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Joni: Low-keyed class Print-ready version

by Beth Jost
The Crimson White (U Alabama)
April 8, 1974
Original article: PDF

"I want to knit you a sweater
want to write you a love letter
I want to make you feel better
I want to make you feel free"

Which is exactly what Joni Mitchell succeeded in doing Saturday night in Atlanta's Omni.

Her back-up group from Court and Spark, the L.A. Express, accompanied her on the tour and inconspicuosly [sic] stayed in the background where they belonged. Enhancing the material, but not distracting from the lady whom the fairly large crowd had gathered to see, they performed their duty.

After a short set alone, Joni joined them and the roses onstage to open with "This Flight Tonight" from Blue. Very poised (could one imagine her any other way?), but just "stoking the star-maker machinery" again. "I shouldn't have got on this flight tonight..." Yet there she was, and even taking the time to chat with someone on the first row. Next in was "I'm a Radio" from For the Roses, followed by a number from her new Court and Spark, by which time the audience was ready and eager to knit her as many sweaters as she could want.

Male voices repeatedly yelled out to her, and she gave the impression that she would've indeed talked to them if it'd been possible. I'm glad she sang instead.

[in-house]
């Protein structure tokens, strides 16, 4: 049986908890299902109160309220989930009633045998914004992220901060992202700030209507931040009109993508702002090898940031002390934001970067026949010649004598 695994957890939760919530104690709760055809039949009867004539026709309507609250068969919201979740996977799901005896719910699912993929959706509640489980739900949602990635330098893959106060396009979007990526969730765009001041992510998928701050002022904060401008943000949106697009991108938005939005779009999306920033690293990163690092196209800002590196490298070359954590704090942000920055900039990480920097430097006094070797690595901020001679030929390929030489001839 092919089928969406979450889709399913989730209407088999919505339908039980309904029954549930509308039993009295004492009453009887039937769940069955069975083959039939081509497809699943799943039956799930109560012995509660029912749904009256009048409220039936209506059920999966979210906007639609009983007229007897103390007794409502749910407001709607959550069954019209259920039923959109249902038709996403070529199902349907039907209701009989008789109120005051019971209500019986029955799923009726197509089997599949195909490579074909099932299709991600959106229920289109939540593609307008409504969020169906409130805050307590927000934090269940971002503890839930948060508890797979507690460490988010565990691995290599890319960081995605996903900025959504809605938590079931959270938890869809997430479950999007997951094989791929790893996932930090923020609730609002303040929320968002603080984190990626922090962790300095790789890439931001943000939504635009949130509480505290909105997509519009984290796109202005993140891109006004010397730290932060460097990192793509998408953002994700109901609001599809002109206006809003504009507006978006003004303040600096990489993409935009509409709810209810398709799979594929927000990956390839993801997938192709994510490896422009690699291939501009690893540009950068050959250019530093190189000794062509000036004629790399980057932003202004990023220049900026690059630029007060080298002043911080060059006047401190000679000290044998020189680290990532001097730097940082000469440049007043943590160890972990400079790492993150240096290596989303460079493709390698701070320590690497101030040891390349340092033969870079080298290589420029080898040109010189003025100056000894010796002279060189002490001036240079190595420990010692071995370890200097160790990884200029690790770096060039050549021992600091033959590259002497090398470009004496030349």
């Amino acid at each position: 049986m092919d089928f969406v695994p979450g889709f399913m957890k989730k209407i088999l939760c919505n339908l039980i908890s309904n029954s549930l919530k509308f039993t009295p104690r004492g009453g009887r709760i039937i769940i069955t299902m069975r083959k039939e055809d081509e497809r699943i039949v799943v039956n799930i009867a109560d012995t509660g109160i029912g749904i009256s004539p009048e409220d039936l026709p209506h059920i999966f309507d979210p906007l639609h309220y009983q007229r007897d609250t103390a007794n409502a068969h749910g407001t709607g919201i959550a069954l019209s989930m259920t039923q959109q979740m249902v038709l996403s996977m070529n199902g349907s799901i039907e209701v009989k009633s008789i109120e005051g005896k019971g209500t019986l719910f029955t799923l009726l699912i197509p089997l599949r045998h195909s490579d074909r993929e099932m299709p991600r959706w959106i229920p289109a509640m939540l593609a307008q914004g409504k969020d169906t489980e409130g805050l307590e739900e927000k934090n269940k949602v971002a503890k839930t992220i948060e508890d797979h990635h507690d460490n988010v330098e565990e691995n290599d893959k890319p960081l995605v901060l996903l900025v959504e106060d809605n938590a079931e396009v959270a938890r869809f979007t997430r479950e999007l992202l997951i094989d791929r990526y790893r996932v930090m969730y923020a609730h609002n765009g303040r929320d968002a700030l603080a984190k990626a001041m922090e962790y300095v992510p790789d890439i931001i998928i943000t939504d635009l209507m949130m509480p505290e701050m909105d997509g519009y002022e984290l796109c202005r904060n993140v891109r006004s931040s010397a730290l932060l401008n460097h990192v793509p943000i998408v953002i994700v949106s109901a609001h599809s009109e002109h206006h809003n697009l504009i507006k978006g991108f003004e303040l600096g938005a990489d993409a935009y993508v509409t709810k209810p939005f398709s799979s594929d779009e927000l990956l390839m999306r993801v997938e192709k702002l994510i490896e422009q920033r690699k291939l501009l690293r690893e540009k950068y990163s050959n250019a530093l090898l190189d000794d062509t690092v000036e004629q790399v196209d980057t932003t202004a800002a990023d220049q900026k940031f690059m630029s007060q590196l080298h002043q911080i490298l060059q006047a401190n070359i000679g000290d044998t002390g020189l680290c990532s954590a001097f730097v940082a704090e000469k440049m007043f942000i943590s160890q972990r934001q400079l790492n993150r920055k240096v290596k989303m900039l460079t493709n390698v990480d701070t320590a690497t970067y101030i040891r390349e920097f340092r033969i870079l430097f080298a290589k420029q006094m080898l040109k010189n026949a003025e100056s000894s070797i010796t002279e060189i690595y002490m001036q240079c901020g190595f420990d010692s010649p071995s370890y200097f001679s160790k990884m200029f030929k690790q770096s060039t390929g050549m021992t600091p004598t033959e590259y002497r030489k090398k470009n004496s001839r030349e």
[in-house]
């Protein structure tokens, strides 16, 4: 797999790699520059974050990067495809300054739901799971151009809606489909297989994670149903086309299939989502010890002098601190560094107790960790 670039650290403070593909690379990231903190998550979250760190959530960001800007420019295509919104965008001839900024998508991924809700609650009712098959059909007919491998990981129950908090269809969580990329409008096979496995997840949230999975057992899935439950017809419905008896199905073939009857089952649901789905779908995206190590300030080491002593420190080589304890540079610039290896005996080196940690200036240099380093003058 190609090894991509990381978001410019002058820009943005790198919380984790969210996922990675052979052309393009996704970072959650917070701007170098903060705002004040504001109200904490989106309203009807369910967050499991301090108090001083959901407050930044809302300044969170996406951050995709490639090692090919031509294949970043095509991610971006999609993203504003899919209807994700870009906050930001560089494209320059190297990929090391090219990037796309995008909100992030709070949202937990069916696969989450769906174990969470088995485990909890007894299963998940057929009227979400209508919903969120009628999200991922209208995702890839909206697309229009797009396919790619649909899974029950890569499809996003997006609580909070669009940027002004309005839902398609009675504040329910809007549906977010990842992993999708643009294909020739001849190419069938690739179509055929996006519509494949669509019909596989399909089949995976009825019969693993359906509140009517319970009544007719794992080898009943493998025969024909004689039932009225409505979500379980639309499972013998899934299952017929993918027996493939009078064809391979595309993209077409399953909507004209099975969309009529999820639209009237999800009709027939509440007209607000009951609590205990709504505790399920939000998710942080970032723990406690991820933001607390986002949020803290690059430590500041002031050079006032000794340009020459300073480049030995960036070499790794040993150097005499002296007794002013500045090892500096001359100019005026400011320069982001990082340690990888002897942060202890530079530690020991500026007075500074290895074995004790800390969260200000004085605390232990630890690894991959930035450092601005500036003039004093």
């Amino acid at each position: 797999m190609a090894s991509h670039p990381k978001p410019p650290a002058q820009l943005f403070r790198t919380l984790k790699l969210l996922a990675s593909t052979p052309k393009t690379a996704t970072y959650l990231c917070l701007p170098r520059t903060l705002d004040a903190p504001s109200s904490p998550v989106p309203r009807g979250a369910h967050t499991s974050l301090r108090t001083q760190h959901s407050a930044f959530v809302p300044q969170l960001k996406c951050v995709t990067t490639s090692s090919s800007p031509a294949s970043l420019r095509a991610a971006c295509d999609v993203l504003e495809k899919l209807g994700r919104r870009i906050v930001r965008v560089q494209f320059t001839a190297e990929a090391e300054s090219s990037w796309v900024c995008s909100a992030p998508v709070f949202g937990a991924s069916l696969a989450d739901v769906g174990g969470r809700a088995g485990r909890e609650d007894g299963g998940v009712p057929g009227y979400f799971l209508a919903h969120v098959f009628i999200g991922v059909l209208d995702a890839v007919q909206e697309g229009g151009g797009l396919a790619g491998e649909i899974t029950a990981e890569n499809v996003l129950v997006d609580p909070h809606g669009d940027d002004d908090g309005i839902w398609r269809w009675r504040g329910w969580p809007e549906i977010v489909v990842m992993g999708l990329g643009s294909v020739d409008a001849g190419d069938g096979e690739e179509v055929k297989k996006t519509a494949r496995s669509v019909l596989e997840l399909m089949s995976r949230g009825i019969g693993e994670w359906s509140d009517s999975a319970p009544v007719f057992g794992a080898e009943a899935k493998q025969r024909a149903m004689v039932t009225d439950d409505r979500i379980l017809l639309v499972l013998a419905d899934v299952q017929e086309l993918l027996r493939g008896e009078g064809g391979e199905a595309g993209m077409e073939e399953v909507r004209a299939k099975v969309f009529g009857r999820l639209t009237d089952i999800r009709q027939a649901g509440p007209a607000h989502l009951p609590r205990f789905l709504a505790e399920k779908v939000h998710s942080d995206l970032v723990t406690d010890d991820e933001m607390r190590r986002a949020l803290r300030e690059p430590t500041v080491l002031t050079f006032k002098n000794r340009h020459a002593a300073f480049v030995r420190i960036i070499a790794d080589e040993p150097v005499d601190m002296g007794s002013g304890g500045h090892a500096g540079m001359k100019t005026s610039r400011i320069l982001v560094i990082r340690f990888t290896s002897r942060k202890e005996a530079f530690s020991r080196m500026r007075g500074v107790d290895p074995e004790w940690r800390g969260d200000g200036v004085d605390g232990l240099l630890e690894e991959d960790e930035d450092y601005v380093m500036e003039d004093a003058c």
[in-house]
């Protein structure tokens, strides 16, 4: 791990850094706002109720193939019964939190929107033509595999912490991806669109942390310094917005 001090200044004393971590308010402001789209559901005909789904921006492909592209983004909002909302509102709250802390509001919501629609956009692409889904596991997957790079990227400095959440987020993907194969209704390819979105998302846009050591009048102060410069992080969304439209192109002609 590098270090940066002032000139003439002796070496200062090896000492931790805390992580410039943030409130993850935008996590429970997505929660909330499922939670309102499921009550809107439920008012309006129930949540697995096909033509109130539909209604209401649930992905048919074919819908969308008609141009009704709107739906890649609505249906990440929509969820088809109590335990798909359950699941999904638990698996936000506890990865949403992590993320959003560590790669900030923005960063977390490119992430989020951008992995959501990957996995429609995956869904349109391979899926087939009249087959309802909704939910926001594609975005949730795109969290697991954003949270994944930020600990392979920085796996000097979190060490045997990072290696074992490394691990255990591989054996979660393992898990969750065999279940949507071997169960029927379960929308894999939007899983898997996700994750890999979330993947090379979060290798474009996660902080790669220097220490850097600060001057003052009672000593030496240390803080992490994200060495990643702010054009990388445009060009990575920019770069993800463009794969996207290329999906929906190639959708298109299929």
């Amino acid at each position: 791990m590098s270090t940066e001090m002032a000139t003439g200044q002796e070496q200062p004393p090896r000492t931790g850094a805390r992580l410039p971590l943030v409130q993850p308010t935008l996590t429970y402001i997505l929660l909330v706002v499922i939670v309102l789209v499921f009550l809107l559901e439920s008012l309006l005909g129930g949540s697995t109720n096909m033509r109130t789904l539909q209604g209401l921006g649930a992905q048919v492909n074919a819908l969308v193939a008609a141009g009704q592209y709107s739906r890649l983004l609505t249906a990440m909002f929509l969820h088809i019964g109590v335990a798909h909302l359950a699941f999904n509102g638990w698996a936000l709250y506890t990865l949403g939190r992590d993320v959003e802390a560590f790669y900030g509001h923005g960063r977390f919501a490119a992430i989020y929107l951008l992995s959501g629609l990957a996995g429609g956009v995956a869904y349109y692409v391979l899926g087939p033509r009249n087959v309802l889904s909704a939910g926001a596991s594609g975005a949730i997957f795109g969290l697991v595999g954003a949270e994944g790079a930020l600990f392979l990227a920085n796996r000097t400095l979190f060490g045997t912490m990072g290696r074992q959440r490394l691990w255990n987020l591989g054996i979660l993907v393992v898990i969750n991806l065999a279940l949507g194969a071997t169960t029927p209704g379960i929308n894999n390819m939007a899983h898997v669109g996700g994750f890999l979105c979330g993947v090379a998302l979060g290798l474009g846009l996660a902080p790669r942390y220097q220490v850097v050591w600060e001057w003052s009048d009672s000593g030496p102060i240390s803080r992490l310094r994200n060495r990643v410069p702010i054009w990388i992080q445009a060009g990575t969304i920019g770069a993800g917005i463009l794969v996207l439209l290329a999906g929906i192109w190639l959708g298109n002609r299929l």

Her first set, done in jeans, was casual and not nearly long enough. She left you wanting much more, and when she returned shimmering in red and class, she gave it. The majority of the numbers were from her last three albums, but songs from some of her older lp's [sic] received the loudest ovations. "Clouds" was a nice surprise. So was "For Free." But "nice" isn't a superlative, is it? The entire concert was low-keyed, warm, friendly. Nice. Special.

Joni Mitchell is a romantic to be understood, not idolized. But that's what a male friend told me about Dylan. At the concert Saturday, my friend said, "I haven't been this excited since I lost my virginity." Then Joni sang "The Last Time I Saw Richard" for the encore and I didn't have anything left to say.

"All good dreamers pass this way some day." Bring on some pretty lies. I don't have anything else to say.

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